7. Climate Change – “Those” e-mails and science censorship

Are climatologists censoring scientific journals and silencing alternative hypotheses on climate change? This is the second part of my look at the hacked/stolen e-mails from the Climatic Research Unit in the UK. I welcome intelligent opinions in the forum, but please refrain from posting the same inane comment a dozen times. Debates in science aren’t settled by those who argue the longest or the loudest, but by the accuracy of facts and the consistency of hypotheses with the facts.

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8. Climate Change — Has the Earth been cooling?

This video also looks at whether other planets are also warming, and an Internet myth that NASA is now attributing warming to the sun. In this video I examine the importance of sources — tracking information back to a source and making sure the source is credible. My sources are cited in the video, but I’ll also post them here. Sources are also cited throughout my climate change series. These videos are not a personal opinion or a theory of my own; I’m not a climate scientist or a researcher and I have no qualifications to do anything other than report on what real climate scientists have discovered through their research. So there’s no point in disagreeing with me. If you dislike their conclusions, take it up with the researchers I cite. If I’ve made a mistake in reporting their conclusions, please point out the mistake and I will happily correct it. If you think you know better than the experts, write a paper and have it published in a respected, peer-reviewed scientific journal.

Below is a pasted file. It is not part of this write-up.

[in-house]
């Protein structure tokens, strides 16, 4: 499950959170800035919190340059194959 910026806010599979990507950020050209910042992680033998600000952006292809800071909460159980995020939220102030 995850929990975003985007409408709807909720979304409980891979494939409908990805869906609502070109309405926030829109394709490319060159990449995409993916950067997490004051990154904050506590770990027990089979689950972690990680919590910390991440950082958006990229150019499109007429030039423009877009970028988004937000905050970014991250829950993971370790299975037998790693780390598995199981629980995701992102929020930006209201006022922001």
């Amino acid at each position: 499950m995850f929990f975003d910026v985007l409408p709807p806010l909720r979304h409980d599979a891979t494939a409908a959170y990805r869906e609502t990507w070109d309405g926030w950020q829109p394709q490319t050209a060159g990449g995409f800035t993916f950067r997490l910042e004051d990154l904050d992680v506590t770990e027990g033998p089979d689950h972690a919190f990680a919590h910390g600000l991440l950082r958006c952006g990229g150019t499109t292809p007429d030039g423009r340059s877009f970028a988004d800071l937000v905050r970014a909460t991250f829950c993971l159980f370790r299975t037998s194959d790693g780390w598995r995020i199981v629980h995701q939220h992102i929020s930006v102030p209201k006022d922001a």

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8a. Climate Change – supplement

The perfect example of what I was saying in my last video appeared soon after it was uploaded. The Internet was abuzz with a quote from Professor Phil Jones that there has been no global warming since 1995.
But is that what he actually said? Once again, we need to go to the source — Jones’s own words — rather than Internet gossip based on an interpretation of what he said. If we check the primary source, it’s a very different story. In fact, Jones and his team did detect warming since 1995. In this video I go to the source, and find out why the tabloid press got things so wrong. I have to correct part of the video where I gave an example of what an 80% statistical significance would mean (for the statisticians out there, this is a p-value of 20%). I said this would mean 80% confidence that global warming was a real, underlying trend, and not the result of background fluctuations.